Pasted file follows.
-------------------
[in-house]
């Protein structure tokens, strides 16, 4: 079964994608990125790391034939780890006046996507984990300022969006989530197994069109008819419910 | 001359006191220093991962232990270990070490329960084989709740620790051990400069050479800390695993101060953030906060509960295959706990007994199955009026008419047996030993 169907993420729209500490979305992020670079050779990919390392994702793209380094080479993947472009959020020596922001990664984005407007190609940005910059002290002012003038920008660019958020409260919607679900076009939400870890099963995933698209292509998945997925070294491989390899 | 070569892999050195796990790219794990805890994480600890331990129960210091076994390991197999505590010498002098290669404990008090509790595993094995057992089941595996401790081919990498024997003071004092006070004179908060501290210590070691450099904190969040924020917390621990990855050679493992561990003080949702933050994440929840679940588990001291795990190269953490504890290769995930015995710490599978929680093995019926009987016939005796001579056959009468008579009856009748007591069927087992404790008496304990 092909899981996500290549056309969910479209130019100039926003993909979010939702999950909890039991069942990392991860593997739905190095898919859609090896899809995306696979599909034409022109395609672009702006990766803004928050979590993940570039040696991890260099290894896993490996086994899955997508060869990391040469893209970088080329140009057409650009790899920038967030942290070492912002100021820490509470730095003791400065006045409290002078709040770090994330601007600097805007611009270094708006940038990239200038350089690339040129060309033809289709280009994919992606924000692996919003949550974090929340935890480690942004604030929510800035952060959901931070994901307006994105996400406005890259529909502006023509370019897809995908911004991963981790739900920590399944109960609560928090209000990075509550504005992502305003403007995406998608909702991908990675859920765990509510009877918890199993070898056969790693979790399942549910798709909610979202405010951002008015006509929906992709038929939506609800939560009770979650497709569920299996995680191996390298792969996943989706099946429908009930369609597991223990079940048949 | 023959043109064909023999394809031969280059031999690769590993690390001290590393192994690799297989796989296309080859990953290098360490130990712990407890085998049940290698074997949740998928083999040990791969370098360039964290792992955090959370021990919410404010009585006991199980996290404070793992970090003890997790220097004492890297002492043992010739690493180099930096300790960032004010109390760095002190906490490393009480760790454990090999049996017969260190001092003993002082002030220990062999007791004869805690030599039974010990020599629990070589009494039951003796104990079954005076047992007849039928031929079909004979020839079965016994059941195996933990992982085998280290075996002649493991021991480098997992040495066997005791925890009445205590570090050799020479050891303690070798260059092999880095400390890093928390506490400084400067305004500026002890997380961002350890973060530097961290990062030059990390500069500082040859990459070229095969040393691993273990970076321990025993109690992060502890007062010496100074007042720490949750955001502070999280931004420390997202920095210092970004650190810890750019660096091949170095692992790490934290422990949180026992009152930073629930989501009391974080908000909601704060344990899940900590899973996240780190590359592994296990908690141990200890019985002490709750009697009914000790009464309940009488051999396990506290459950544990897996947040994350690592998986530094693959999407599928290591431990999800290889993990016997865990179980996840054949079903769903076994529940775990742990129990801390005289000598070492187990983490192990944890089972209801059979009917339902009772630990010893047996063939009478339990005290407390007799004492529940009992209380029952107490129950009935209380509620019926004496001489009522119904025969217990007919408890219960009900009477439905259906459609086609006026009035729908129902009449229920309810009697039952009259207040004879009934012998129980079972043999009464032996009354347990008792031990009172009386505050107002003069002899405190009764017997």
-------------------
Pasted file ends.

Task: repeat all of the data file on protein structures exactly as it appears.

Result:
[in-house]
């Protein structure tokens, strides 16, 4: 079964994608990125790391034939780890006046996507984990300022969006989530197994069109008819419910 | 001359006191220093991962232990270990070490329960084989709740620790051990400069050479800390695993101060953030906060509960295959706990007994199955009026008419047996030993 169907993420729209500490979305992020670079050779990919390392994702793209380094080479993947472009959020020596922001990664984005407007190609940005910059002290002012003038920008660019958020409260919607679900076009939400870890099963995933698209292509998945997925070294491989390899 | 070569892999050195796990790219794990805890994480600890331990129960210091076994390991197999505590010498002098290669404990008090509790595993094995057992089941595996401790081919990498024997003071004092006070004179908060501290210590070691450099904190969040924020917390621990990855050679493992561990003080949702933050994440929840679940588990001291795990190269953490504890290769995930015995710490599978929680093995019926009987016939005796001579056959009468008579009856009748007591069927087992404790008496304990 092909899981996500290549056309969910479209130019100039926003993909979010939702999950909890039991069942990392991860593997739905190095898919859609090896899809995306696979599909034409022109395609672009702006990766803004928050979590993940570039040696991890260099290894896993490996086994899955997508060869990391040469893209970088080329140009057409650009790899920038967030942290070492912002100021820490509470730095003791400065006045409290002078709040770090994330601007600097805007611009270094708006940038990239200038350089690339040129060309033809289709280009994919992606924000692996919003949550974090929340935890480690942004604030929510800035952060959901931070994901307006994105996400406005890259529909502006023509370019897809995908911004991963981790739900920590399944109960609560928090209000990075509550504005992502305003403007995406998608909702991908990675859920765990509510009877918890199993070898056969790693979790399942549910798709909610979202405010951002008015006509929906992709038929939506609800939560009770979650497709569920299996995680191996390298792969996943989706099946429908009930369609597991223990079940048949 | 023959043109064909023999394809031969280059031999690769590993690390001290590393192994690799297989796989296309080859990953290098360490130990712990407890085998049940290698074997949740998928083999040990791969370098360039964290792992955090959370021990919410404010009585006991199980996290404070793992970090003890997790220097004492890297002492043992010739690493180099930096300790960032004010109390760095002190906490490393009480760790454990090999049996017969260190001092003993002082002030220990062999007791004869805690030599039974010990020599629990070589009494039951003796104990079954005076047992007849039928031929079909004979020839079965016994059941195996933990992982085998280290075996002649493991021991480098997992040495066997005791925890009445205590570090050799020479050891303690070798260059092999880095400390890093928390506490400084400067305004500026002890997380961002350890973060530097961290990062030059990390500069500082040859990459070229095969040393691993273990970076321990025993109690992060502890007062010496100074007042720490949750955001502070999280931004420390997202920095210092970004650190810890750019660096091949170095692992790490934290422990949180026992009152930073629930989501009391974080908000909601704060344990899940900590899973996240780190590359592994296990908690141990200890019985002490709750009697009914000790009464309940009488051999396990506290459950544990897996947040994350690592998986530094693959999407599928290591431990999800290889993990016997865990179980996840054949079903769903076994529940775990742990129990801390005289000598070492187990983490192990944890089972209801059979009917339902009772630990010893047996063939009478339990005290407390007799004492529940009992209380029952107490129950009935209380509620019926004496001489009522119904025969217990007919408890219960009900009477439905259906459609086609006026009035729908129902009449229920309810009697039952009259207040004879009934012998129980079972043999009464032996009354347990008792031990009172009386505050107002003069002899405190009764017997």